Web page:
Mitzi Perdue, wife of the late Frank Perdue, is a syndicated journalist and the author of nine books, including a series of six cookbooks. She also blogs for the Academy of Women’s Health and writes for Genetic Engineering & Biotechnology News.
I invited Mitzi to Marketing Smarts to talk about her book, Tough Man, Tender Chicken: Business and Life Lessons From Frank Perdue. In the book, she chronicles how Frank Perdue grew a father-son operation into a worldwide business with almost 20,000 employees; in it, she draws key business lessons from her personal observations and more than 130 interviews she conducted for the book.
Here are just a few highlights from our conversation:
To achieve success in business, never stop learning (09:14): "The secret of his growth and his success was that he was able to figure out what he needed to learn, and then learn it.... Frank was known as one of the premiere marketers in the world in the 1970s and 1980s, so I'd ask professors 'how did he do it,' and I interviewed several of them...and they said that he actually wasn't a natural at it. That, instead, he put more effort into the studying and learning marketing than any chicken producer before him had.
"He took what was for him a ten-week total immersion course in the theory of advertising and marketing. He simply let the paperwork on his desk...accumulate and spent full time in New York learning about marketing.... He joined the Association of National Advertisers (the ANA)...to access their library. And he began plowing through anything to do with marketing or advertising. And then he began interviewing people. He made a grid of all the radio and television stations in New York, and called on each of them to learn what made a good ad. And then...he'd go around to all the butchers in New York...[ask them] what would influence you to buy? What do you need? What's missing?' And then, after that, he'd go to the distributors...because if you want to get chicken into New York...you have to get distributors to want to carry it. So he'd visit the distributors at their peak hours and he'd talk with them and learn what their problems were. What would make for a good product [for them] to carry? So his marketing wasn't just to end consumers, it was to all the levels along the way. I thought that he became a very good marketer, but it wasn't because of instincts, it was because he learned. He asked questions. He listened, he took notes, and then he put them into action."
To achieve success in leadership, never stop teaching (12:37): "Another aspect of Frank that impressed me a whole lot was that he was an excellent teacher. He loved teaching, and he would mentor younger people. They could be 20 years old and he'd take the time to teach them. And when he wanted to develop marketing reps, he thought that the people who were the flock supervisors—which in chicken-speak means the people who would go around and teach the people who were growing the chickens the best-practices for producing healthy, wonderful chickens—that those people would have so much experience in knowing what goes into producing a good chicken that, just by virtue of their background, that they probably could be good salespeople. And he put a lot of effort into teaching them salesmanship. In fact, I know that an awful lot of the Perdue associates went through the Dale Carnegie course—the public speaking and self-confidence one. He was very big on training. He was very big on developing and nurturing talent, and recognizing it.... He got the reputation for having his own 'Perdue University' and training people in sales and marketing."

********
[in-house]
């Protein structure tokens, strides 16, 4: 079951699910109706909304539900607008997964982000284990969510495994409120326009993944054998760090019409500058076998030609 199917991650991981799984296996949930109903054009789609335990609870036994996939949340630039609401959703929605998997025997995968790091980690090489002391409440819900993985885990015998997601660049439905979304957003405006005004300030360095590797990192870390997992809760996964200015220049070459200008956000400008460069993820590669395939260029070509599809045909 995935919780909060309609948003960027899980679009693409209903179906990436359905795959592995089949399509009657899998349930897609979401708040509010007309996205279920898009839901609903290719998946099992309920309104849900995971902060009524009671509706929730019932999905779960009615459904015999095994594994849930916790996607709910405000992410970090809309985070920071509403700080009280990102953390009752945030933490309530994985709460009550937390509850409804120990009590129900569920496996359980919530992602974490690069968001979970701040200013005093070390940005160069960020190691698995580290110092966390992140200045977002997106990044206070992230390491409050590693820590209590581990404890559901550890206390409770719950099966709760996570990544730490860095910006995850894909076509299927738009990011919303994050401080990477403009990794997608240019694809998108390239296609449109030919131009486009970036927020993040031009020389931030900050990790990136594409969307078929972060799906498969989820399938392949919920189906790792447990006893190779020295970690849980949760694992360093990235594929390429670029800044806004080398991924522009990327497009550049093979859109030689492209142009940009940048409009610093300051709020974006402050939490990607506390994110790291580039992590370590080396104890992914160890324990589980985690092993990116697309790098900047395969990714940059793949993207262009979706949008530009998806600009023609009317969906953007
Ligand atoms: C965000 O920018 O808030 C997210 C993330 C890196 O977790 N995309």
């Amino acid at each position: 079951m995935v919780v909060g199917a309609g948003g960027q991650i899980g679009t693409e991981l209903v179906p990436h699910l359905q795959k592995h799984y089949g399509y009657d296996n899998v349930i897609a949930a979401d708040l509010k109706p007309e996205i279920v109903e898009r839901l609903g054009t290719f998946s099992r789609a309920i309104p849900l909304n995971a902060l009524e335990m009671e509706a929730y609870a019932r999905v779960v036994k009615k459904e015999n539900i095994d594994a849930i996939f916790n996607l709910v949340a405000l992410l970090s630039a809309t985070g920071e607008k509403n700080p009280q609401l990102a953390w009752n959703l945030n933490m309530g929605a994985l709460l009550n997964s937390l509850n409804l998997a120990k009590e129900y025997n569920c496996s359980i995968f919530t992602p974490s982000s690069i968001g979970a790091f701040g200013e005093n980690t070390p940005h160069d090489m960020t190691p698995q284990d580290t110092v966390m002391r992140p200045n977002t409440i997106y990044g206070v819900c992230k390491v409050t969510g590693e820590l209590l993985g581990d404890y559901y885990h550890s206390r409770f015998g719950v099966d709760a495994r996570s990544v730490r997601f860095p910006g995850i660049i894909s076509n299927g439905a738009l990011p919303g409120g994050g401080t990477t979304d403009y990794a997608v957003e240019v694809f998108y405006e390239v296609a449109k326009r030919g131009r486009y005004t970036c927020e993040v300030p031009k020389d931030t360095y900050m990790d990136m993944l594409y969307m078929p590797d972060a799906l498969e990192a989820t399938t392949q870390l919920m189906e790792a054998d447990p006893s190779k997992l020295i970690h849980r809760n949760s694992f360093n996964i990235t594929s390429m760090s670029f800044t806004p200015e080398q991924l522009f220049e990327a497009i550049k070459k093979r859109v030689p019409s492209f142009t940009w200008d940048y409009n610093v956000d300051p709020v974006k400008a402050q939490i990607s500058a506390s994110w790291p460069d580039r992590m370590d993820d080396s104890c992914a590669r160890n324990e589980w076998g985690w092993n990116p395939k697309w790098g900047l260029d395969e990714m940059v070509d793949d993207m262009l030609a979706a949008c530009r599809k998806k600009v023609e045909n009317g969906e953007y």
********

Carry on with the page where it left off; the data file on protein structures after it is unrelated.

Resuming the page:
Leaders listen and learn (22:32): "Frank, who was one of the marketing geniuses of the world, spent most of his time listening instead of talking, and...when he was with a group of employees...he would be very careful to listen to all of them, because he had the attitude that 'there's a lot of wisdom in this room, and I want to tap into it.' He had a humility to him which would say 'I'm not the smartest person, but I'm smart enough to surround myself with smart people.' He empowered lots and lots of people."
Mitzi shared many more great insights and fun stories, so be sure to listen to the entire show, which you can do above, or download the mp3 and listen at your convenience. Of course, you can also subscribe to the Marketing Smarts podcast in iTunes or via RSS and never miss an episode!
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Music credit: Noam Weinstein.
Mitzi Perdue, syndicated columnist, speaker, and author of Tough Man, Tender Chicken: Business and Life Lessons From Frank Perdue.